Transnational political campaigns are increasingly frequent in Europe since national parties collaborate with their ideological kin through “party families” of the European Parliament. But it is rather unusual that a NATO member’s head of government openly endorses one of the American presidential candidates over the other. And that is precisely what happened on July 25: Hungarian Prime Minister Viktor Orbán endorsed Donald J. Trump for President – just two days after the conclusion of the Republican National Convention and two days before the opening of the Democrats’ event.

He is the first, and, to date, the only head of foreign state or government to do so, although some lesser politicians world-wide have given voice to similar sentiments. Most notorious among them is Slobodan Milošević’s one-time deputy prime minister, former war-crime defendant at the Hague Tribunal (acquitted, pending appeal), Serbian ultranationalist member of parliament and devoted Russophile Vojislav Šešelj.

Orbán’s endorsement came at an annual public retreat of his party elite and allies, combined with a youth festival, attended by thousands of Hungarians from all over the Carpathian Basin, and held in Tusnádfürdő (Băile Tușnad) in Romania. (The ethnic Hungarian majority area had, until 1920, belonged to the Austro-Hungarian Empire, but Orbán’s lapsus linguae placed it “in Hungary” of today.) It is the same event and place where two years ago Orbán declared his goal of building illiberal democracy, and quoted Russia and Turkey, among others, as best examples for “success-oriented” regimes.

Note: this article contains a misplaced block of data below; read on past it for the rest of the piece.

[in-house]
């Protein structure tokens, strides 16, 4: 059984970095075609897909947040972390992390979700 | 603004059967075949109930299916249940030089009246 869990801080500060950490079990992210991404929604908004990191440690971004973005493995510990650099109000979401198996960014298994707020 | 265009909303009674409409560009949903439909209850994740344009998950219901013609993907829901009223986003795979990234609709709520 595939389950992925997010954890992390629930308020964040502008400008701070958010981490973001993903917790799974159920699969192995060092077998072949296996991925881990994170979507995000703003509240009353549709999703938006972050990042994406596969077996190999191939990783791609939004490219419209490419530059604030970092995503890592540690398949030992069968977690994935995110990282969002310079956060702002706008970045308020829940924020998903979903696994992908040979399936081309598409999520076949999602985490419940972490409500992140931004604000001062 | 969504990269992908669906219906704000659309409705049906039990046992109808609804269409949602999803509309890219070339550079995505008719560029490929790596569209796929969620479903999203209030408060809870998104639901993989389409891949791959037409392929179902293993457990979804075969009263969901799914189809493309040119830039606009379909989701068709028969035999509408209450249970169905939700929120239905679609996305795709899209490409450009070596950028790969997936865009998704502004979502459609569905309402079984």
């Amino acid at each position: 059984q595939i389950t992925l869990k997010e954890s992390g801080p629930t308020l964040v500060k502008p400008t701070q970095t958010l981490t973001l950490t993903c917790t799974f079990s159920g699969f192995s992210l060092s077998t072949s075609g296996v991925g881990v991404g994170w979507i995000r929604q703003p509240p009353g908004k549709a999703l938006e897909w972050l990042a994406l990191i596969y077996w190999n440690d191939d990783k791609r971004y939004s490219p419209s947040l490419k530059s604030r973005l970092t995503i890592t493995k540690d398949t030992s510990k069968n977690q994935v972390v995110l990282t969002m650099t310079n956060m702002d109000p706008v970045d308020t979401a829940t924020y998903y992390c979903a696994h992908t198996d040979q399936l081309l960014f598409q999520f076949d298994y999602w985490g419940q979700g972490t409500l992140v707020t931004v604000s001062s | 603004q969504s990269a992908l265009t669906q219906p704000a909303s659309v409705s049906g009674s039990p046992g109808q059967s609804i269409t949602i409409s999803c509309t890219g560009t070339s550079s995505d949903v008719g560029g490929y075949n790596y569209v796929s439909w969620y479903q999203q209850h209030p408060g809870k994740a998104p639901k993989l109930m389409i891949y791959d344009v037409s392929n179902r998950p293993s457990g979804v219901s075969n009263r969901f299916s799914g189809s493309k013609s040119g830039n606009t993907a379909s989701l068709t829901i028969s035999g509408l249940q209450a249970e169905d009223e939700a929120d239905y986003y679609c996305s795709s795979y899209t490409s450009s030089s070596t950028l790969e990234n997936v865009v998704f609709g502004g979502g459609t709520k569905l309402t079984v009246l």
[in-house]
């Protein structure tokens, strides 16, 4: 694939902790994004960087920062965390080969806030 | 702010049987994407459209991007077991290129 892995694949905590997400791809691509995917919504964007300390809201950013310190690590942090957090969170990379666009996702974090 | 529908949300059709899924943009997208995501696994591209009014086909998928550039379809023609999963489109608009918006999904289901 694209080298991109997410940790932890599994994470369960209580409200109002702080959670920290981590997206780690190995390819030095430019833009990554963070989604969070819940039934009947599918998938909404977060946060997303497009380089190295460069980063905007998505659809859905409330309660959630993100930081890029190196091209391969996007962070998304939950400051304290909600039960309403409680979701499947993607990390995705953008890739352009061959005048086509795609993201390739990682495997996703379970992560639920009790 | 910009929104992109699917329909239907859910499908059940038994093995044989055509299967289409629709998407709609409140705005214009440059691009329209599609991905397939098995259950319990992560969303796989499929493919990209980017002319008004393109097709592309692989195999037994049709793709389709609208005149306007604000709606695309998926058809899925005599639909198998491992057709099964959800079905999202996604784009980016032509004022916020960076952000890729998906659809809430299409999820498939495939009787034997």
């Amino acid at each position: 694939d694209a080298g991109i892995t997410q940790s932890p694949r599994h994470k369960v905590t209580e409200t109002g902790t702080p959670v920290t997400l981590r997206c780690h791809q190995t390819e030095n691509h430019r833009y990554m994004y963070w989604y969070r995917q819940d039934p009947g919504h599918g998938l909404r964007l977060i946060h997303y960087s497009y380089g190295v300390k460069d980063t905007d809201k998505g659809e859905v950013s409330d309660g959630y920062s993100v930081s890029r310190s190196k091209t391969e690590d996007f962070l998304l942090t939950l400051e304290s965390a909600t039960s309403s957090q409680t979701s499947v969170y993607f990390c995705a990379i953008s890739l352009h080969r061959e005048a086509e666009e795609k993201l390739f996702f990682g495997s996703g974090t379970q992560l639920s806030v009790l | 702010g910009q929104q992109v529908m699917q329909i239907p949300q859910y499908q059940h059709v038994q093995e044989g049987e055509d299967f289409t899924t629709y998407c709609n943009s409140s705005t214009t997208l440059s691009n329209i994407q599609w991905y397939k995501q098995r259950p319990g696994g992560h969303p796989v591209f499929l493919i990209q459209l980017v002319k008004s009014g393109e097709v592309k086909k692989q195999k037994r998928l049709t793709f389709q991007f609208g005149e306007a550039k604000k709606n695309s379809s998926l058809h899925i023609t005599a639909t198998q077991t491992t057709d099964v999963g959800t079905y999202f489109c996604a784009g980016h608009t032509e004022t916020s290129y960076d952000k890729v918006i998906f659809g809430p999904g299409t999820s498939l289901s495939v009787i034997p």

This year the Hungarian Government continues to reject asylum seekers and build the border fence toward Serbia, Croatia, and even Romania while fighting Union attempts to voluntarily resettle refugees from frontline states. This struggle includes an incomprehensive “Referendum against Compulsory Immigration,” scheduled for October 2016 by the Government, to ask voters (including those ethnic Hungarians in neighboring countries who have become naturalized citizens under a 2010 law): “Do you want the European Union to be able to prescribe, even without the assent of the [Hungarian] Parliament, the compulsory settlement of non-Hungarian citizens in Hungary?”

While Western alliances, NATO and the European Union, clearly have bigger problems than a mid-size ally’s discordant rhetoric, it is important to recognize that such views do have significant impact on the public, which, similarly to parts of the American electorate, feels neglected, cheated, and left behind by Western elites. 

Although Mr. Orbán has made referendum initiatives exceptionally difficult to submit by anyone else but the Government, the formulation of this question does not make sense in several ways. Hungarian law requires that referenda issues have clear legal consequences whereas this question – and the anticipated outcome of overwhelming “Nos” – will have no legal relevance since a single member state’s electorate cannot change the rules of the Union. But Mr. Orbán has been engaged in anti-EU “freedom fight” ever since he came back to power in 2010, so rallying the public against Union efforts makes political sense in strengthening his position vis-à-vis the Brussels leadership he so relentlessly criticizes, demanding the “return of sovereignty” to the nation states.